Tuesday, June 26, 2018
The tsunami of autism is not disappearing — it is only getting worse. A new statistic has just been released by the Centers for Disease Control and Prevention (CDC): In its biennial update on the prevalence of autism among the nation’s children, one in every 59 children has a diagnosis identifying him or her on the autism spectrum disorder by age 8. The numbers have increased by 15 percent in just two years and 150 percent since the first Potomac Autism Speaks Race was launched in 2000. Several years ago, the statistics cited 1 in 68 with an autism spectrum diagnosis and previously it was 1 in 88.
Potomac residents can support the battle against autism in many ways. Shop at the Market at River Falls on July 1 and 20 percent will go to Autism Speaks. Sign up to run or walk in the Autism Speaks 5K Run/Walk or run virtually from any location on July 4. Initiate or join a team and support it by participating or donating or make a donation to Autism Speaks.
Potomac will host the 18th annual Autism Speaks 5K Race and Fun Walk on the morning of Wednesday, July 4 at 8 a.m. The Race/Walk begins and ends at the Potomac Library and will draw more than 1,500 racers, walkers and families committed to the cause.
Potomac resident and Autism Speaks Developer of Field Events Susan Pereles says, “We have runners, walkers, families and teams that return year-after-year to take part in the event. Seventy percent have someone in the family or circle of friendship that is affected by autism.”
She founded the event in 2000 when she learned that her 2-year nephew had been diagnosed with autism. In her first effort, $100,000 was raised for Autism Speaks. The race will celebrate its 18th anniversary this July 4 — expecting to raise more than $250,000.
Three local business owners have consistently committed their resources in helping Autism Speaks. Yasmin Abadian and James McWhorter, owners of the Market at River Falls, have selected Autism Speaks as the recipient of their July 1 “Community First” day in which they donate 20 percent of their proceeds.
“We are a community business and we believe it is our duty to support those who support us,” McWhorter said. “Autism is becoming more prevalent. We have friends and regular market customers who have autistic children and we want to help all who are affected by it. Autism Speaks, and the 4th of July run are a Potomac institution and this will be our fourth year of gladly lending our support.”
Adam Greenberg, president of Restaurant Zone and owner of Potomac Pizza, donates tons of pizza for the after-race party.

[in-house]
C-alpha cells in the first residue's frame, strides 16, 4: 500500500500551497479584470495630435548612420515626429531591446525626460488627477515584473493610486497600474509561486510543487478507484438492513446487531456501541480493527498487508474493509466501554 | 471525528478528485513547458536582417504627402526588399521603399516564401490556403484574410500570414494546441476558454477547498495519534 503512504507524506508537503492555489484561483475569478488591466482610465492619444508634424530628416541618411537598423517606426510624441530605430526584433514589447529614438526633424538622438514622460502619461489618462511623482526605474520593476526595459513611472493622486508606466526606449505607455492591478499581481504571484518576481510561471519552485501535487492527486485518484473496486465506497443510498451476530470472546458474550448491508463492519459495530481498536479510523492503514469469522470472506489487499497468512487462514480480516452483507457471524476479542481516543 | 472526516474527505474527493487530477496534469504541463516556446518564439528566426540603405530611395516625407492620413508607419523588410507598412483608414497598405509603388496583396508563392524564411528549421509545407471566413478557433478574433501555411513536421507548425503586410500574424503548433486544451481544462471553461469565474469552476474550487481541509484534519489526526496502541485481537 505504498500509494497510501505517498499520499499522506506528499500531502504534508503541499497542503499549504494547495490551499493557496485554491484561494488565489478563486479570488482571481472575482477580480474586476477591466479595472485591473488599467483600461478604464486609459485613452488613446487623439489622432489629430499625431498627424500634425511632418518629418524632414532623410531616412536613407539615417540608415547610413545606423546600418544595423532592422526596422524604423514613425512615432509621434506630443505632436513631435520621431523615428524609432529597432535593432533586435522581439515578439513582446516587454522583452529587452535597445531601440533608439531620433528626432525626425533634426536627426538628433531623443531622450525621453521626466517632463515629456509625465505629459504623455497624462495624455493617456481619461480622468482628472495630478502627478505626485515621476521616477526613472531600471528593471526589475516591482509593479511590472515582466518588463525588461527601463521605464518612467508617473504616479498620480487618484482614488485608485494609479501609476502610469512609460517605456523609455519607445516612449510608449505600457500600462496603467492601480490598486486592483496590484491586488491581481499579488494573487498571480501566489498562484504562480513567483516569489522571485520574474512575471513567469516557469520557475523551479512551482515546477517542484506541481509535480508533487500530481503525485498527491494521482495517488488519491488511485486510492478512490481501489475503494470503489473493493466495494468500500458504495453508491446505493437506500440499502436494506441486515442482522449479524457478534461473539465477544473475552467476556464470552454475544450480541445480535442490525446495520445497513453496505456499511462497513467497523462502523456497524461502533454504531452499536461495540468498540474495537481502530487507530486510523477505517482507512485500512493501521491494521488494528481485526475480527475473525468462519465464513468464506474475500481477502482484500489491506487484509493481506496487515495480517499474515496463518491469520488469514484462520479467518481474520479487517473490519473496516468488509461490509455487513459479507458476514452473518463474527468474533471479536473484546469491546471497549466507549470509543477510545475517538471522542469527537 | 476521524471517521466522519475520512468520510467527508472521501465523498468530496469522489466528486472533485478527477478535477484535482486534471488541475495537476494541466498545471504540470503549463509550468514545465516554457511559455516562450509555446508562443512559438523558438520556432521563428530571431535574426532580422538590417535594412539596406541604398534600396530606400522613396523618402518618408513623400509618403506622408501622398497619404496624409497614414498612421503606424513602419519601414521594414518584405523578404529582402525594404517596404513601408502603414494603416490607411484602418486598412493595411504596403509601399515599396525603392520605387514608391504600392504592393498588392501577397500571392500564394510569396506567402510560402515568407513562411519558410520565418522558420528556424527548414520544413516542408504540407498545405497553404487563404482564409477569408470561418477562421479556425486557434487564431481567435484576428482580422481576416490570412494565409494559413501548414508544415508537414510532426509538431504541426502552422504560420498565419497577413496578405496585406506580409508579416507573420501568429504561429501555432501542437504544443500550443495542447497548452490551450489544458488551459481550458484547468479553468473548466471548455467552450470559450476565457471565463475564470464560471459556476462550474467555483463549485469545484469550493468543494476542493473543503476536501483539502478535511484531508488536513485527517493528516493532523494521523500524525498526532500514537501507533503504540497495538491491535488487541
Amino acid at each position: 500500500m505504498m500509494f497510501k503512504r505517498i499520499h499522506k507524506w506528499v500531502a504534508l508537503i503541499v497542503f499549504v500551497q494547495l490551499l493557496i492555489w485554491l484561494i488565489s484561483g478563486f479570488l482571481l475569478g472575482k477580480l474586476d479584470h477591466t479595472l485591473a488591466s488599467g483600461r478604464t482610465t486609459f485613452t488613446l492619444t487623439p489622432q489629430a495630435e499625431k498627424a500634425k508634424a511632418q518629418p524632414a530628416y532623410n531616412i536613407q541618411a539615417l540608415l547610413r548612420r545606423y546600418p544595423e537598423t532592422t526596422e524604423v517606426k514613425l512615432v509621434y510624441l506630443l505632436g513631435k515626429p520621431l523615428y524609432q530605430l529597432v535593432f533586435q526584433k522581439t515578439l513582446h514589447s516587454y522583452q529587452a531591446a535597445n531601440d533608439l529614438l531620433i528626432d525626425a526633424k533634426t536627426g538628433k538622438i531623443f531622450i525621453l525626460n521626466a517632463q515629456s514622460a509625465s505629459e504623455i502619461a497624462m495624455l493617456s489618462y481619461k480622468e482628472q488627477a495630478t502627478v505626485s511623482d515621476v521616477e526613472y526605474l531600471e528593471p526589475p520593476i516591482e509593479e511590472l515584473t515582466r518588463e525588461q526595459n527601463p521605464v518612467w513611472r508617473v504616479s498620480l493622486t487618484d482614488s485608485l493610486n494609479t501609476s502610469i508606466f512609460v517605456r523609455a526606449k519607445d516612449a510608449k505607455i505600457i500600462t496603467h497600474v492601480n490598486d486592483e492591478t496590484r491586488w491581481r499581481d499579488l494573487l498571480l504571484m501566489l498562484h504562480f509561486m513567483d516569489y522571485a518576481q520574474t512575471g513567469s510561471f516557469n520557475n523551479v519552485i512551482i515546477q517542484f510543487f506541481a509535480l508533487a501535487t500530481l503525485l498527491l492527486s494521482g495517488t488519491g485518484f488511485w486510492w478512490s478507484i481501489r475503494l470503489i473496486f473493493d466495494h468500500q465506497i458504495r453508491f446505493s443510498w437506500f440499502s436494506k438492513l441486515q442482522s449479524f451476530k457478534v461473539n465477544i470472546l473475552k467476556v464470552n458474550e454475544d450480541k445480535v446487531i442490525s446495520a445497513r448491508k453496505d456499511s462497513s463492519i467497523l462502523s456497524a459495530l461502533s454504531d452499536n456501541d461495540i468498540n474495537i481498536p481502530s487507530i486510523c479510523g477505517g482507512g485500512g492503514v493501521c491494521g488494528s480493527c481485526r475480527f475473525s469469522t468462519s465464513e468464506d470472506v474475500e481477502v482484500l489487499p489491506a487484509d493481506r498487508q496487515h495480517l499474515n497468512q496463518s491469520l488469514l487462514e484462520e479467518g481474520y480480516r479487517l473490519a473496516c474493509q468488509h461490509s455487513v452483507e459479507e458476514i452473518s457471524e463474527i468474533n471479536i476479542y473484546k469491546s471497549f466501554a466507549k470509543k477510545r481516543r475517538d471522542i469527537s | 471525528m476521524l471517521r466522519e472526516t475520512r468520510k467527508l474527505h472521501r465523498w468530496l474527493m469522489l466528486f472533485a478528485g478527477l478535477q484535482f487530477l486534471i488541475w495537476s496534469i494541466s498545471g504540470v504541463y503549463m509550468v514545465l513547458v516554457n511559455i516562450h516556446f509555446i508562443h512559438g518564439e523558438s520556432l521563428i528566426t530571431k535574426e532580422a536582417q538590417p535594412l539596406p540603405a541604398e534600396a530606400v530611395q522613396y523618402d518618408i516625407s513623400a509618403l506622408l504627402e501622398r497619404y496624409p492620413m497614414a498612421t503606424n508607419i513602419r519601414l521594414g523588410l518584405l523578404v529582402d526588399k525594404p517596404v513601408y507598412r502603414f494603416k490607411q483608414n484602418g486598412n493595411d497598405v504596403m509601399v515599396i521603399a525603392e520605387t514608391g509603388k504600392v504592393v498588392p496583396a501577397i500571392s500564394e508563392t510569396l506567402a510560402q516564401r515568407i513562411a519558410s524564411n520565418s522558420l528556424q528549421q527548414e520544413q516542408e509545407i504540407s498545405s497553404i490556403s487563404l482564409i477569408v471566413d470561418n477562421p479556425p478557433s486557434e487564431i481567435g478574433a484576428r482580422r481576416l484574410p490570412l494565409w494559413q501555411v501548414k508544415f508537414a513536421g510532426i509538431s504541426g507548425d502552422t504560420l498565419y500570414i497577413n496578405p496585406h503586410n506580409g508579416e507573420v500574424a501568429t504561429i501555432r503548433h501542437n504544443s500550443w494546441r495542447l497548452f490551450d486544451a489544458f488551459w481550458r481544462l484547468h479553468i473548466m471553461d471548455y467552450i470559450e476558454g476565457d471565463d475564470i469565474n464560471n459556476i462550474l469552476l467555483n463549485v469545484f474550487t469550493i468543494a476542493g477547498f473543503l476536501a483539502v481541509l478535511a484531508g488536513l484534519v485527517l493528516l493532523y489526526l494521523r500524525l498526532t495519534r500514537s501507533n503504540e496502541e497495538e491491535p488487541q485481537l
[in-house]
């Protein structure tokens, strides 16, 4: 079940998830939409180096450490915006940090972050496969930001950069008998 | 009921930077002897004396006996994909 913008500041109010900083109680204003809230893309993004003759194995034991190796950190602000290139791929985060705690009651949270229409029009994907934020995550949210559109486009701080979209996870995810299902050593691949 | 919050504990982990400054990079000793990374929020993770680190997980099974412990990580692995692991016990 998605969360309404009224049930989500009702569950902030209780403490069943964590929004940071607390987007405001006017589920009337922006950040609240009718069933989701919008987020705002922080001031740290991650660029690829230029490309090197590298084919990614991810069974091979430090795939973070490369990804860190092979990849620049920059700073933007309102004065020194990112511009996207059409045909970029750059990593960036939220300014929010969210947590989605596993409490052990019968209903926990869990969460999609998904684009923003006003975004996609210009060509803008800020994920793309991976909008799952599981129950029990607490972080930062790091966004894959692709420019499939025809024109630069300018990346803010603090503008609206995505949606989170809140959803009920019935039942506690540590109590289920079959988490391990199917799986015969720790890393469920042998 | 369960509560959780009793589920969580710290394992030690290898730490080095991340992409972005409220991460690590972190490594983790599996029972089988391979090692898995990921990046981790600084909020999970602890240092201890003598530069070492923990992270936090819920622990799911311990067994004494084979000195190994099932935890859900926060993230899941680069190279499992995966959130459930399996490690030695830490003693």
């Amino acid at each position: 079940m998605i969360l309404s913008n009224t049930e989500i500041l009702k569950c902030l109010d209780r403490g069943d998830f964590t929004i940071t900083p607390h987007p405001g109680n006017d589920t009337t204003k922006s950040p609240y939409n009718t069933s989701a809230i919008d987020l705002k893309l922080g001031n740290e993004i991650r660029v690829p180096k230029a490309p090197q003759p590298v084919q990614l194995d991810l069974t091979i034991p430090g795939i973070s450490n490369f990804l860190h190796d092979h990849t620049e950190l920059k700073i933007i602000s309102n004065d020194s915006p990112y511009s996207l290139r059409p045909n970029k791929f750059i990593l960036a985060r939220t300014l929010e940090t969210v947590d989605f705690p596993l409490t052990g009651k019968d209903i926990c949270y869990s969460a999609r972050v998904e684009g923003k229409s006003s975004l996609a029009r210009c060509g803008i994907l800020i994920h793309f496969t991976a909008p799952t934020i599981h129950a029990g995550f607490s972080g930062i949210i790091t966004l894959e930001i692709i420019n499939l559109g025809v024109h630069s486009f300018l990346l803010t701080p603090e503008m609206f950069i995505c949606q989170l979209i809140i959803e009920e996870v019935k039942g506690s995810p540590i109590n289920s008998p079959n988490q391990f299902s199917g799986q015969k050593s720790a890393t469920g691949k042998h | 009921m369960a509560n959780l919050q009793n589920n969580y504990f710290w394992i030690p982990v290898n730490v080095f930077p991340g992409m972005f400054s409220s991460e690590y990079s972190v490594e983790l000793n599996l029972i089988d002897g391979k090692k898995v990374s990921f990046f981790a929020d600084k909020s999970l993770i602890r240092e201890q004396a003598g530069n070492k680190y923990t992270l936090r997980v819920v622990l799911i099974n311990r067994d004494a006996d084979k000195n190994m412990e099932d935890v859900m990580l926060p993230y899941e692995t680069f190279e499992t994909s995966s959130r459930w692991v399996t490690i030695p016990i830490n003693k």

“At Potomac Pizza, we have always lived by the philosophy that you need to support your neighbors and greater community,” he said. “When Susan Pereles initially called me, almost 19 years ago, to ask for our support, it was a very easy yes. I did tell her, it is the 4th of July and in Potomac, everyone goes away so I didn’t think many people would show up, but Potomac Pizza would be there. Boy was I wrong and happy to be so.”
Potomac resident Steve Kirstein serves on the board of directors for Autism Speaks and has led his team, “Richie’s Racers” since the founding of the event. Every year BOWA is a presenting sponsor and Richie’s Racers raises more than $20,000 through teamwork.
“This is BOWA’s 18th year of supporting this important event,” said Kirstein. “We became involved originally because my son Richard is on the autism spectrum, but it’s become so much more to all of us at BOWA. It’s a way to help rally the greater community around this important cause and give back to a community that’s given so much to us. The run starts at 8 a.m. on Chicago Street, Dewey Beach and the runners and walkers run around Silver Lake and back. My son was less than 2 when he was diagnosed. He was probably 8 when we started our remote race at the beach. It’s something not only my whole family, but many of our friends and neighbors look forward to as well. People come from Dewey, Bethany, Lewes and Ocean City. Richie is the official finish line-greeter and water bottle distributor. He also loves the team photo we take at the end. It wouldn’t be summer without this run. It’s very casual but much anticipated among the participants, many of whom have been doing this for 10 years or so.”
Each year, an estimated 50,000 teens with autism age out of school-based services. Since autism is a lifelong condition for most people, these young adults, their parents and their communities are faced with the permanent issues of employment, housing and social inclusion.
Autism Speaks is dedicated to promoting solutions across the spectrum and throughout the life-span for the needs of individuals with autism and their families. They do this through advocacy and support; increasing understanding and acceptance of autism spectrum disorder; and advancing research into causes and better interventions for autism spectrum disorder and related conditions.
Make Independence Day a special day by running or walking in the Autism Speaks 5K, cheering on the runners or celebrating them at the post-party. Race details are listed on the website: www.autismspeaks.org. The Wednesday, July 4 race begins at 8 a.m. with registration and packet pickup at 6:30 a.m. For more information, call 202-955-3111. New teams are always welcome.